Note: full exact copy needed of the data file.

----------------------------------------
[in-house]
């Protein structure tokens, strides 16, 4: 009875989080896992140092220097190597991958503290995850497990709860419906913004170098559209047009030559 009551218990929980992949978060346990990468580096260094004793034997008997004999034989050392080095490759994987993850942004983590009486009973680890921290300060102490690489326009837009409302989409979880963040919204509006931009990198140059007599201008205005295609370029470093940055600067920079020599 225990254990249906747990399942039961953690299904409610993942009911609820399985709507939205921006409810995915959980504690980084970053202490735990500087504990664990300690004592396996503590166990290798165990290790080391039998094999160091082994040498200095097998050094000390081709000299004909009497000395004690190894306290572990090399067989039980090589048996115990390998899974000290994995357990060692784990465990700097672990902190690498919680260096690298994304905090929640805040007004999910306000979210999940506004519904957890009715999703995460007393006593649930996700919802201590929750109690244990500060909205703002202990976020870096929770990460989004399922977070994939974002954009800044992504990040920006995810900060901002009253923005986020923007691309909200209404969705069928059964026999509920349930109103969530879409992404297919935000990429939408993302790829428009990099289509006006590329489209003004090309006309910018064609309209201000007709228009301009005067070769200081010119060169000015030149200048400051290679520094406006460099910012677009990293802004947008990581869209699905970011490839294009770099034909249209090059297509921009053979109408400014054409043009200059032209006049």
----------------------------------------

[in-house]
């Protein structure tokens, strides 16, 4: 009875989080896992140092220097190597991958503290995850497990709860419906913004170098559209047009030559 009551218990929980992949978060346990990468580096260094004793034997008997004999034989050392080095490759994987993850942004983590009486009973680890921290300060102490690489326009837009409302989409979880963040919204509006931009990198140059007599201008205005295609370029470093940055600067920079020599 225990254990249906747990399942039961953690299904409610993942009911609820399985709507939205921006409810995915959980504690980084970053202490735990500087504990664990300690004592396996503590166990290798165990290790080391039998094999160091082994040498200095097998050094000390081709000299004909009497000395004690190894306290572990090399067989039980090589048996115990390998899974000290994995357990060692784990465990700097672990902190690498919680260096690298994304905090929640805040007004999910306000979210999940506004519904957890009715999703995460007393006593649930996700919802201590929750109690244990500060909205703002202990976020870096929770990460989004399922977070994939974002954009800044992504990040920006995810900060901002009253923005986020923007691309909200209404969705069928059964026999509920349930109103969530879409992404297919935000990429939408993302790829428009990099289509006006590329489209003004090309006309910018064609309209201000007709228009301009005067070769200081010119060169000015030149200048400051290679520094406006460099910012677009990293802004947008990581869209699905970011490839294009770099034909249209090059297509921009053979109408400014054409043009200059032209006049």